Training your brain to prefer healthy foods

Science News Daily - September 1, 2014 - 11:34am
It may be possible to train the brain to prefer healthy low-calorie foods over unhealthy higher-calorie foods, according to new research.
Categories: A Broader View

Scientists call for investigation of mysterious cloud-like collections in cells

Science News Daily - September 1, 2014 - 9:23am
About 50 years ago, electron microscopy revealed the presence of tiny blob-like structures that form inside cells, move around and disappear. But scientists still don't know what they do -- even though these shifting cloud-like collections of proteins are believed to be crucial to the cell, and therefore could offer a new approach to disease treatment. Now, researchers are issuing a call to investigators to focus their attention on the role of these formations.
Categories: A Broader View

Scientists call for investigation of mysterious cloud-like collections in cells

Science News Daily - September 1, 2014 - 9:23am
About 50 years ago, electron microscopy revealed the presence of tiny blob-like structures that form inside cells, move around and disappear. But scientists still don't know what they do -- even though these shifting cloud-like collections of proteins are believed to be crucial to the cell, and therefore could offer a new approach to disease treatment. Now, researchers are issuing a call to investigators to focus their attention on the role of these formations.
Categories: A Broader View

How neurons in bats' brains ensure a safe flight

Science News Daily - September 1, 2014 - 9:23am
Bats emit ultrasound pulses and measure the echoes reflected from their surroundings. They have an extremely flexible internal navigation system that enables them to do this. A study shows that when a bat flies close to an object, the number of active neurons in the part of a bat's brain responsible for processing acoustic information about spatial positioning increases. This information helps bats to react quickly and avoid obstacles.
Categories: A Broader View

How neurons in bats' brains ensure a safe flight

Science News Daily - September 1, 2014 - 9:23am
Bats emit ultrasound pulses and measure the echoes reflected from their surroundings. They have an extremely flexible internal navigation system that enables them to do this. A study shows that when a bat flies close to an object, the number of active neurons in the part of a bat's brain responsible for processing acoustic information about spatial positioning increases. This information helps bats to react quickly and avoid obstacles.
Categories: A Broader View

Greenhouse whitefly: Will the unwanted greenhouseguest make it in the wild?

Science News Daily - September 1, 2014 - 9:22am
Greenhouses have improved the possibilities of invasion of greenhouse whitefly into the wild in the boreal region, new study finds. Genetic analysis sheds new light on the survival of whiteflies in Finland and helps to plan efficient pest management.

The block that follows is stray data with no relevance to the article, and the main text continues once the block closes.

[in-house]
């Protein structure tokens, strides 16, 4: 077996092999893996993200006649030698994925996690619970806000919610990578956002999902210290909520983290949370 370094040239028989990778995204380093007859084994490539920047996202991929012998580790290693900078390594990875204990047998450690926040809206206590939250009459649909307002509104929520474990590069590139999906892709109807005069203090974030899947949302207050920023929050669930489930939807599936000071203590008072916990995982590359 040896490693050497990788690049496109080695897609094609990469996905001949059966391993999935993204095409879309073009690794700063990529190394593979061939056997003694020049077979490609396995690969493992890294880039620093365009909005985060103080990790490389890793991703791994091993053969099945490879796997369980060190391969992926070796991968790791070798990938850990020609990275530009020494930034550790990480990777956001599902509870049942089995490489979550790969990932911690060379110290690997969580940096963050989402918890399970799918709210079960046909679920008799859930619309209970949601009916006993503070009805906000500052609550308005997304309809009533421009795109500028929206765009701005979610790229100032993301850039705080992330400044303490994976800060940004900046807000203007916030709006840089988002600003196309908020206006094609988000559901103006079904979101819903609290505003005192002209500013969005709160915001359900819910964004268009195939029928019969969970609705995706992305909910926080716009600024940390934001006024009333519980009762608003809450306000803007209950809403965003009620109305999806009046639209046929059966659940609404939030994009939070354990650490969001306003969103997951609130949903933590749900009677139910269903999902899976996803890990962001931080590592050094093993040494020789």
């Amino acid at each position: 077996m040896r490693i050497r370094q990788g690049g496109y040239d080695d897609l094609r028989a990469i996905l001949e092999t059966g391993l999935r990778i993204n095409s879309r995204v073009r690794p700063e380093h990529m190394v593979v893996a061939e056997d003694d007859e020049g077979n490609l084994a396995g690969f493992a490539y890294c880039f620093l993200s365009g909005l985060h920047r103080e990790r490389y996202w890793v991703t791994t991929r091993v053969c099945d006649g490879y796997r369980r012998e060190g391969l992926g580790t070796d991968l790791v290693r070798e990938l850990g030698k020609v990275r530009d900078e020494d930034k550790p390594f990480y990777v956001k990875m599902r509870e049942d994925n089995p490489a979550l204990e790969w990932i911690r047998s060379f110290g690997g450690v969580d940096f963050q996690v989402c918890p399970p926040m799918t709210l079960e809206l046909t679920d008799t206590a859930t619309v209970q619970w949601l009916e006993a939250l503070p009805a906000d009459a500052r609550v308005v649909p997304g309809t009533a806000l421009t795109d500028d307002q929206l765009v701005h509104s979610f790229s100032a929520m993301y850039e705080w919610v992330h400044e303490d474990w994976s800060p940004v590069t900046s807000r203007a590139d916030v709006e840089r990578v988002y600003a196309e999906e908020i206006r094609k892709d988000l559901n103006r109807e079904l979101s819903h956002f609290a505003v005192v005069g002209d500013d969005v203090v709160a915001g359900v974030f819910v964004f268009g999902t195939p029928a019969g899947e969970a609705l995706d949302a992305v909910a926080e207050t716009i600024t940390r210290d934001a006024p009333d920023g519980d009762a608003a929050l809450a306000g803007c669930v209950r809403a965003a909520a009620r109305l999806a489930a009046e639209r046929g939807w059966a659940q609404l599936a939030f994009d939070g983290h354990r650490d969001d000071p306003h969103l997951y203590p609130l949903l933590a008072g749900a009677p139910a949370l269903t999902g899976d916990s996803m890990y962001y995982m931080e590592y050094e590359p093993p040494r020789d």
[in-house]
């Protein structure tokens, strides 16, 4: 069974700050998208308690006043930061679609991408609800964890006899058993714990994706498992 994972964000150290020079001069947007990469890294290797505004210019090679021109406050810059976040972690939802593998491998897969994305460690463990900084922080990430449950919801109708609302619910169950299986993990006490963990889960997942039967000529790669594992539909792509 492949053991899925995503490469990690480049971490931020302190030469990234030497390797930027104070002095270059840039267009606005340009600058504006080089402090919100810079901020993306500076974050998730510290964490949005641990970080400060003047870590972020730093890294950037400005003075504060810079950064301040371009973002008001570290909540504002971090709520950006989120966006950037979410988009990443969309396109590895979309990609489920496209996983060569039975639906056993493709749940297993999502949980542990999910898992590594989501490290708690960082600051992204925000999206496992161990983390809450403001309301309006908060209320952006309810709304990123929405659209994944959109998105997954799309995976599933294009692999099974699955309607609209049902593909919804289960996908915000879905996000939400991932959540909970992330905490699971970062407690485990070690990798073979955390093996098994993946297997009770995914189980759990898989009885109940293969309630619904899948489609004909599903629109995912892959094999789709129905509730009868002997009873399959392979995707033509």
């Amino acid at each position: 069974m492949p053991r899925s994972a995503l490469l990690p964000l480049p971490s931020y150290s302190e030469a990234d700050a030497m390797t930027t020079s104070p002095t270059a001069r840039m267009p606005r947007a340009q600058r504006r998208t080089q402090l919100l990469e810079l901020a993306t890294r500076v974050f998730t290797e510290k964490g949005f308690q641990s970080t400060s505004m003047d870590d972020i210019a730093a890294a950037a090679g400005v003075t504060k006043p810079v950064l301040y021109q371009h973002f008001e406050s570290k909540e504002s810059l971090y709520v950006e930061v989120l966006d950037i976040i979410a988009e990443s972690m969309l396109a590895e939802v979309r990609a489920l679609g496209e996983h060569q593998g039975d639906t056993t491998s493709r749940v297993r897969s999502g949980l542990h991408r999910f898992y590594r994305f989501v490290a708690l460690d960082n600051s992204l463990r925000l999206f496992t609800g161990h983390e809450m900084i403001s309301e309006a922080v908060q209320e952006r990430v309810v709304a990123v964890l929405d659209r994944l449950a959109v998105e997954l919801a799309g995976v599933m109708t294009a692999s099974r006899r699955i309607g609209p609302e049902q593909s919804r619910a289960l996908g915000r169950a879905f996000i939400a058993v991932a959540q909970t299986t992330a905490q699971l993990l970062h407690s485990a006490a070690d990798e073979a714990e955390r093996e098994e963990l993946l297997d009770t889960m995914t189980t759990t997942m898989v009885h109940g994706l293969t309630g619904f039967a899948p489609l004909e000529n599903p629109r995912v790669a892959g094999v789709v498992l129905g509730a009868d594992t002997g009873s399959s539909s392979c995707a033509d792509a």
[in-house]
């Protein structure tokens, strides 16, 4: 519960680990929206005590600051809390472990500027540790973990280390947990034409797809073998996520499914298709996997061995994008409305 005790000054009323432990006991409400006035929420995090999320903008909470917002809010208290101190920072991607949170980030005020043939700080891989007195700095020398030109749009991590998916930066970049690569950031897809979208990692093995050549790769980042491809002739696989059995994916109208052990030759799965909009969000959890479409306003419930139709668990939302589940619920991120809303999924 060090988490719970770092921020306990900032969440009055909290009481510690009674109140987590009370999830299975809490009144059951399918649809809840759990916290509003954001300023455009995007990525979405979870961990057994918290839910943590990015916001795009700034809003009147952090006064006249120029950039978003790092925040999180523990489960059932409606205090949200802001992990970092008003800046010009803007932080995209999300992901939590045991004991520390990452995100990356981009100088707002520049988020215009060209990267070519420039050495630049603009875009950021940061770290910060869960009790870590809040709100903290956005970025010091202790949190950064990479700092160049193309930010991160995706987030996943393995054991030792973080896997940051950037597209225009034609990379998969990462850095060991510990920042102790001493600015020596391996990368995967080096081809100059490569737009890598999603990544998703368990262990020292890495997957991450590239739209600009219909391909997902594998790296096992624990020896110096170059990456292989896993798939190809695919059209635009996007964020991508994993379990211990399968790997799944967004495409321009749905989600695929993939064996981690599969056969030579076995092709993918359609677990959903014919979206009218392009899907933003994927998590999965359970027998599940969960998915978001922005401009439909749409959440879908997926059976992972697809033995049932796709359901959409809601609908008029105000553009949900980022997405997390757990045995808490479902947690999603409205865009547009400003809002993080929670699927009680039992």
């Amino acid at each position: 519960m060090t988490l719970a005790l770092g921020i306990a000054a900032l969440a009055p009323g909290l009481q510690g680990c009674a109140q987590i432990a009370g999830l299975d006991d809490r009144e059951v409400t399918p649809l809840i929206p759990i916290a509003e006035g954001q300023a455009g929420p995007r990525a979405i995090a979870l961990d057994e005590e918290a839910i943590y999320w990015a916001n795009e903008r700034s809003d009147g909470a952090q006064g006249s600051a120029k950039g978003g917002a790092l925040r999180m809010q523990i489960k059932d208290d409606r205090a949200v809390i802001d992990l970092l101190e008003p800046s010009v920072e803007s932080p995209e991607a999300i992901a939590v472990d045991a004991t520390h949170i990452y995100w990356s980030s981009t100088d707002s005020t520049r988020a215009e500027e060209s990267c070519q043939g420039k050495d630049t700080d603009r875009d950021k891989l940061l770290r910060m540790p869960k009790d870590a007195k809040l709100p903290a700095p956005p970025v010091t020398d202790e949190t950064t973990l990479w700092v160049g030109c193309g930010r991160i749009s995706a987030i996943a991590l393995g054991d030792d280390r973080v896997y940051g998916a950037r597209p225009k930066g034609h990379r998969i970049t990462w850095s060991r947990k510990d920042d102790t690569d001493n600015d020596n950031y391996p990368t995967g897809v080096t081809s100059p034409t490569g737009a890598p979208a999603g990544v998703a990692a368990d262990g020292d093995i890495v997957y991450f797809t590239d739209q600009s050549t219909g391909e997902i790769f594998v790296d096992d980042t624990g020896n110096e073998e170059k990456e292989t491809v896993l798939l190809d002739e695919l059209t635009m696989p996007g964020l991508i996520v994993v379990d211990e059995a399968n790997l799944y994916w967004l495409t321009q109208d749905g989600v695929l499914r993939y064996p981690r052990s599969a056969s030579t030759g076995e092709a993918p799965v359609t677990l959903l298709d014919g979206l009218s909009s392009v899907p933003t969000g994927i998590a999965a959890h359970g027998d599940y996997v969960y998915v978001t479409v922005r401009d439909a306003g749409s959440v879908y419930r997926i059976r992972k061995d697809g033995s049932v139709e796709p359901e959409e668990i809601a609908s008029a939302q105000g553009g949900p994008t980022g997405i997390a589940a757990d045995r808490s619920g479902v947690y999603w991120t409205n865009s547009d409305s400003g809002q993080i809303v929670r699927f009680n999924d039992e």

Categories: A Broader View

Greenhouse whitefly: Will the unwanted greenhouseguest make it in the wild?

Science News Daily - September 1, 2014 - 9:22am
Greenhouses have improved the possibilities of invasion of greenhouse whitefly into the wild in the boreal region, new study finds. Genetic analysis sheds new light on the survival of whiteflies in Finland and helps to plan efficient pest management. 
Categories: A Broader View

Why plants in the office make us more productive

Science News Daily - September 1, 2014 - 8:07am
'Green' offices with plants make staff happier and more productive than 'lean' designs stripped of greenery, new research shows. The team examined the impact of 'lean' and 'green' offices on staff's perceptions of air quality, concentration, and workplace satisfaction, and monitored productivity levels over subsequent months in two large commercial offices in the UK and The Netherlands.
Categories: A Broader View

Why plants in the office make us more productive

Science News Daily - September 1, 2014 - 8:07am
'Green' offices with plants make staff happier and more productive than 'lean' designs stripped of greenery, new research shows. The team examined the impact of 'lean' and 'green' offices on staff's perceptions of air quality, concentration, and workplace satisfaction, and monitored productivity levels over subsequent months in two large commercial offices in the UK and The Netherlands.
Categories: A Broader View

New tuberculosis blood test in children: reliable, highly specific

Science News Daily - September 1, 2014 - 8:07am
A new blood test provides a fast and accurate tool to diagnose tuberculosis in children, a new proof-of-concept study shows. The newly developed test is the first reliable immunodiagnostic assay to detect active tuberculosis in children. The test features excellent specificity, a similar sensitivity as culture tests in combination with speed of a blood test. The promising findings are a major advance for the diagnosis of tuberculosis in children, particularly in tuberculosis-endemic regions.
Categories: A Broader View